Gorda Ridge Cruise
August 5 - 21, 2002

August 14, 2000: Day #10

Tiburon taking a fluid sample for gas analysis near a clump of Riftia tubeworms.

Dave Clague writes: Our dive today went to the hydrothermal vent field at the northern Escanaba Trough (NESCA). This site was drilled by the Ocean Drilling Program (ODP) and one of our objectives was to see if the drill-holes had become hydrothermal vents. We started well, landing almost within sight of a marker left during a previous ALVIN dive and only a short distance from the first of the drill-holes we wanted to visit. This drill hole is located near some high-temperature vents, which we relocated and sampled for fluid chemistry after measuring their temperatures. These vents were still about the same 215 degree centigrade temperature they were in 1988 when they were last sampled. The samples collected for gas analyses are the first ever collected here.

The vents support large clumps of Riftia tubeworms and associated vent fauna and form chimney structures several meters tall. After completing the fluid collection (4 bottles), we searched for the first drill hole and found it colonized by vent fauna and emitting a small amount of shimmering water. We then drove down slope to a site where 108 degree C water had been sampled in 1988, but the mound was inactive and no longer supported vent fauna. We located another drill hole, discovering a previously unknown field of inactive barite chimneys on the way. This hole was not venting any fluids. We returned to the first site, where we had left a homer beacon, and then traversed across the summit of a large ridge of massive sulfide to two more drill holes, neither of which was venting fluids. We then visited the top of the hill where the hole was drilled to basaltic basement, but no fluid was venting here either. We continued to the southeast towards a region where active vents with chemosynthetic clams have been seen in the past.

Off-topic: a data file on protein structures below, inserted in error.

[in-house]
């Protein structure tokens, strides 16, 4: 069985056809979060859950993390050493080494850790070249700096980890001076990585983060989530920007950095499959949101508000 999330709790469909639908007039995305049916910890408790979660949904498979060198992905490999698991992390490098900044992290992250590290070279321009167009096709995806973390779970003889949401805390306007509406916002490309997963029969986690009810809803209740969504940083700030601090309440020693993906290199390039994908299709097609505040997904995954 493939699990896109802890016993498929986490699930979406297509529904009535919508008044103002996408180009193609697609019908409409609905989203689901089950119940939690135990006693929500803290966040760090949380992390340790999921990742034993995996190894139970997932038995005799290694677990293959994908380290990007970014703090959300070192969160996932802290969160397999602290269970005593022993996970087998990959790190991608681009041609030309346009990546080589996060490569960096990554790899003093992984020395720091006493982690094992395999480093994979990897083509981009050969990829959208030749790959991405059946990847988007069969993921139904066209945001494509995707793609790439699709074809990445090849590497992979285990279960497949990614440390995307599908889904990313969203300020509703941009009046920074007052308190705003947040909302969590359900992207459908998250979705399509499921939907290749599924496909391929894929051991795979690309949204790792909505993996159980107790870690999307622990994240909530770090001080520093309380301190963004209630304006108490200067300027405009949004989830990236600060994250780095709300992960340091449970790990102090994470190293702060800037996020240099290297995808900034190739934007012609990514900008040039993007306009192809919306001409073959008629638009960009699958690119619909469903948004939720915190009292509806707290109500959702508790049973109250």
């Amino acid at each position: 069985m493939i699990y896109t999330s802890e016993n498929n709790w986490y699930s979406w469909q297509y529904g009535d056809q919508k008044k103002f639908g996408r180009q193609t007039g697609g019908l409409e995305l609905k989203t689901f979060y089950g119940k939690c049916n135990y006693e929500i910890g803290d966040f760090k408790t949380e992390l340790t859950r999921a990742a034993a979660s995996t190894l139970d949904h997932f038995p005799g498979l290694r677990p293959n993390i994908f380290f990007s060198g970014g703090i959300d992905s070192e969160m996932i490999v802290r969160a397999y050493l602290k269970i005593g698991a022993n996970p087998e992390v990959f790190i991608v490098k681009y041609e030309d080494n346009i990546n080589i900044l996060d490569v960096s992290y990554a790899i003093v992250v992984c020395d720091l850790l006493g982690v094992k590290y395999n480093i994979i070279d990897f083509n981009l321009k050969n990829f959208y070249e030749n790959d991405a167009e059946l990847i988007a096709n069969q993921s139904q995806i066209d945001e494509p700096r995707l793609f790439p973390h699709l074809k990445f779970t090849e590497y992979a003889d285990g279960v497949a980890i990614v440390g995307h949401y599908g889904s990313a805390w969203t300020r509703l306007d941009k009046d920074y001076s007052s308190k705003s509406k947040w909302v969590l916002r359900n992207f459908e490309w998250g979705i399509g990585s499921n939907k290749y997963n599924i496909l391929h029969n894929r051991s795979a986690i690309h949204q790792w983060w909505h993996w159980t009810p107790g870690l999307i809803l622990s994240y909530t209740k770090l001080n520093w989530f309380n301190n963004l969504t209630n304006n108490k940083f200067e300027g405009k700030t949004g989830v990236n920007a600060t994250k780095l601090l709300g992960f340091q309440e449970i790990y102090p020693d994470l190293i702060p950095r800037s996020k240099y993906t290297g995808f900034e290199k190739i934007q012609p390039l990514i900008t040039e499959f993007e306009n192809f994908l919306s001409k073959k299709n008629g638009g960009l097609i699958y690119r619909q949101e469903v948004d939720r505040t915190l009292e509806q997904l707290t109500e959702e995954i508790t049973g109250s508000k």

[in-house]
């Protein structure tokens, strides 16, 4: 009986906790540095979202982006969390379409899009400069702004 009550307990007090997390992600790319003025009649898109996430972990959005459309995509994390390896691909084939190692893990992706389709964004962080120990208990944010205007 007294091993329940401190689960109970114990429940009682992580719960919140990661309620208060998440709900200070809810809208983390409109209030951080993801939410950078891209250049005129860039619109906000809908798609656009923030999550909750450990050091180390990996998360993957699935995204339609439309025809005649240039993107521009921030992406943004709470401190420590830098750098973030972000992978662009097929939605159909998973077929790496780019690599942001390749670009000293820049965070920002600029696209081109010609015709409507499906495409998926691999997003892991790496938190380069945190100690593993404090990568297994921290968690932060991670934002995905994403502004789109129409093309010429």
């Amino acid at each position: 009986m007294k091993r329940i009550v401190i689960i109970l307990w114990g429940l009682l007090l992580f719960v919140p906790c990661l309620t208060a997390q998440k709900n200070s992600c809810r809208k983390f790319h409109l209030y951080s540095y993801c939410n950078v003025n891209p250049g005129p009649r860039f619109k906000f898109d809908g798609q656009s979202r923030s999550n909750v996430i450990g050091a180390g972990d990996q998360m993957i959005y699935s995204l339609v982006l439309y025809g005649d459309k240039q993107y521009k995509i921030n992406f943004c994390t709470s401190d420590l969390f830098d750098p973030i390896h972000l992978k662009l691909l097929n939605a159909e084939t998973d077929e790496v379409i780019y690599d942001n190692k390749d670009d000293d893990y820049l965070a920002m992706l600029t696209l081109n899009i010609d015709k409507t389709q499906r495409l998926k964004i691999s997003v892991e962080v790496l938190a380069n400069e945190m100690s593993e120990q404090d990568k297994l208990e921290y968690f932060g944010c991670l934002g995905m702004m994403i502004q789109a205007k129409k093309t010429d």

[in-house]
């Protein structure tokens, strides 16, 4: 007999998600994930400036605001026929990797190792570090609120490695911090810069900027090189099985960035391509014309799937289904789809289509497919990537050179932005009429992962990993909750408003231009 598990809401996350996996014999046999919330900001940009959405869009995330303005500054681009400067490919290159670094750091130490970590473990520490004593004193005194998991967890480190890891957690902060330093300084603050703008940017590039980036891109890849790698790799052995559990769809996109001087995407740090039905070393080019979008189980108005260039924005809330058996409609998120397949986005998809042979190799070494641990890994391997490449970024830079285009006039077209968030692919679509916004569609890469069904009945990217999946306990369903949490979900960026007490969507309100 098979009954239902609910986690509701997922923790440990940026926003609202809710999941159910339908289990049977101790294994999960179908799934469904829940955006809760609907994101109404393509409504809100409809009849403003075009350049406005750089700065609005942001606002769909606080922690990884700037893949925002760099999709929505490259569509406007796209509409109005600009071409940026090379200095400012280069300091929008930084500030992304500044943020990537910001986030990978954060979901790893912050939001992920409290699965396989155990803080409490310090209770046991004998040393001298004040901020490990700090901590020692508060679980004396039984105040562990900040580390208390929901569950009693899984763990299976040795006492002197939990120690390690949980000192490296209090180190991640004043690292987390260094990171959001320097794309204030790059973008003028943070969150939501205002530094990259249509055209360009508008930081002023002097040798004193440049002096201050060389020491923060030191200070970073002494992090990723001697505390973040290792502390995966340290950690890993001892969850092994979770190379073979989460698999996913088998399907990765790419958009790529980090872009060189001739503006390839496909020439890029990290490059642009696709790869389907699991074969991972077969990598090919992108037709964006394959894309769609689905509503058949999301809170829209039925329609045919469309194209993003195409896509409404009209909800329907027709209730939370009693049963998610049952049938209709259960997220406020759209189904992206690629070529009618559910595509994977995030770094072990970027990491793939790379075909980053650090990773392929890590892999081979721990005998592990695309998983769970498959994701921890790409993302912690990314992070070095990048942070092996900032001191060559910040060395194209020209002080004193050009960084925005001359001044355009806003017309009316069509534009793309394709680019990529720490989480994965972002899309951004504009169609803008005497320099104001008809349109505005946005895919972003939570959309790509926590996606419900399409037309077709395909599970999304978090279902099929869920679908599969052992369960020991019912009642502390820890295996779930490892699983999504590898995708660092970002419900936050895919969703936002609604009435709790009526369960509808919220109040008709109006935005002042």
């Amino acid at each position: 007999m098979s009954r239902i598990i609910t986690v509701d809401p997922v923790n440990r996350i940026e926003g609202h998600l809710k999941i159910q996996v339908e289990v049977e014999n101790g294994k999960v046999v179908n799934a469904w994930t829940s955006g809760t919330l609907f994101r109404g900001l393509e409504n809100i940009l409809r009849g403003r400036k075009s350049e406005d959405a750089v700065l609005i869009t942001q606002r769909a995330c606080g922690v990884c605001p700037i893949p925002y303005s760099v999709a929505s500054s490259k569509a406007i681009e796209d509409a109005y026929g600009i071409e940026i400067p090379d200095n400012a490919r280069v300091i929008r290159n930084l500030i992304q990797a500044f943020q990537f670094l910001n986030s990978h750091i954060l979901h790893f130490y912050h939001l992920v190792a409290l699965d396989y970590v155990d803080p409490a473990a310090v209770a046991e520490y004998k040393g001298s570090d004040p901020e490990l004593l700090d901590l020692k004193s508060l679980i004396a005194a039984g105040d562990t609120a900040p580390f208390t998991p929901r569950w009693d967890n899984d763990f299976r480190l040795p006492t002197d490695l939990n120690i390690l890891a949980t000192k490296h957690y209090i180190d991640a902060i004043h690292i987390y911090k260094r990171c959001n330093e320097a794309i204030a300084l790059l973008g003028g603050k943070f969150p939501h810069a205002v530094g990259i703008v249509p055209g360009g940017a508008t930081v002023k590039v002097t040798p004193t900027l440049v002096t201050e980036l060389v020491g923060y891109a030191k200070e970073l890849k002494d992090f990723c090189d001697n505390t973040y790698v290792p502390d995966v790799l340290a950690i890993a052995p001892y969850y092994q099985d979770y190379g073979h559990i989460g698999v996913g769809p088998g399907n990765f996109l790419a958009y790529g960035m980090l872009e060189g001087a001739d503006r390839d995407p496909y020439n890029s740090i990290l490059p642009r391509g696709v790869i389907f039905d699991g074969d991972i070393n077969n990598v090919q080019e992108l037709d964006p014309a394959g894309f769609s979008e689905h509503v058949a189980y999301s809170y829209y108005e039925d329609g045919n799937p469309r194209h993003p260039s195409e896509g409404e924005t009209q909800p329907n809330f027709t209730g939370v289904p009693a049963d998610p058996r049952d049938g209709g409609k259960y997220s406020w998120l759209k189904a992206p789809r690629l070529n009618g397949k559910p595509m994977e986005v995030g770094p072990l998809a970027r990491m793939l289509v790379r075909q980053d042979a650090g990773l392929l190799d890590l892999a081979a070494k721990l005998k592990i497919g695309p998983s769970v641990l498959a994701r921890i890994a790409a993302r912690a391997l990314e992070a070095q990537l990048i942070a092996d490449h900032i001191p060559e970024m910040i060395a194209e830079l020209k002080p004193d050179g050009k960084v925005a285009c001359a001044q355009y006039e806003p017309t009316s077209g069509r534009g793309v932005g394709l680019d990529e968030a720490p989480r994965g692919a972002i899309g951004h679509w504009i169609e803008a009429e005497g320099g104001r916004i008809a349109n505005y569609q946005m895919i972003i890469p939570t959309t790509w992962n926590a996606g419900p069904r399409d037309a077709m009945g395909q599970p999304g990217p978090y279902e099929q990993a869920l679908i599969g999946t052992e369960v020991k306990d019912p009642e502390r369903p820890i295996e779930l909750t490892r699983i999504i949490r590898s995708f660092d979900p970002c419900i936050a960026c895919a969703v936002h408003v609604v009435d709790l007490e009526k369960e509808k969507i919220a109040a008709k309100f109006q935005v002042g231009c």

On our way to this site we encountered a drill-string that was dropped during the ODP operations here. The ship was located more than half a kilometer from the site where we encountered the drill pipe, indicating that the pipe is more-or-less laid out across the seafloor rather than in a pretzel-shaped pile. The pipe was not in a straight line but had buckled and pipe was crossing pipe and we decided to avoid the area for fear of entangling the tether. At this point, we triggered the last major water sampler to obtain a background seawater sample. We then went to the northern flank of the hill and searched for new vent sites and clams. Numerous large inactive sulfide mounds were seen, but no active vent sites and no live clams. We returned to the area where we had started and collected samples of sulfide chimneys and mounds, vent fauna, and pushcores of bacterial mats. One of the cores also contained hydrocarbons along with the sulfide materials. We triggered the final gas-tight water sampler in the same vent we had collected a sample in earlier this morning. We recovered the homer beacon and returned to the surface having accomplished nearly all of our objectives.

On Tuesday we will be diving on a cluster of small volcanic cones at the northern end of the Escanaba Trough, collecting lava samples and examining the structure of these volcanic cones.

The remains of a drillhole from the Ocean Drilling Program. We used these holes as markers for our transects.

A new field of inactive barite chimneys discovered during a transect between ODP drillholds.


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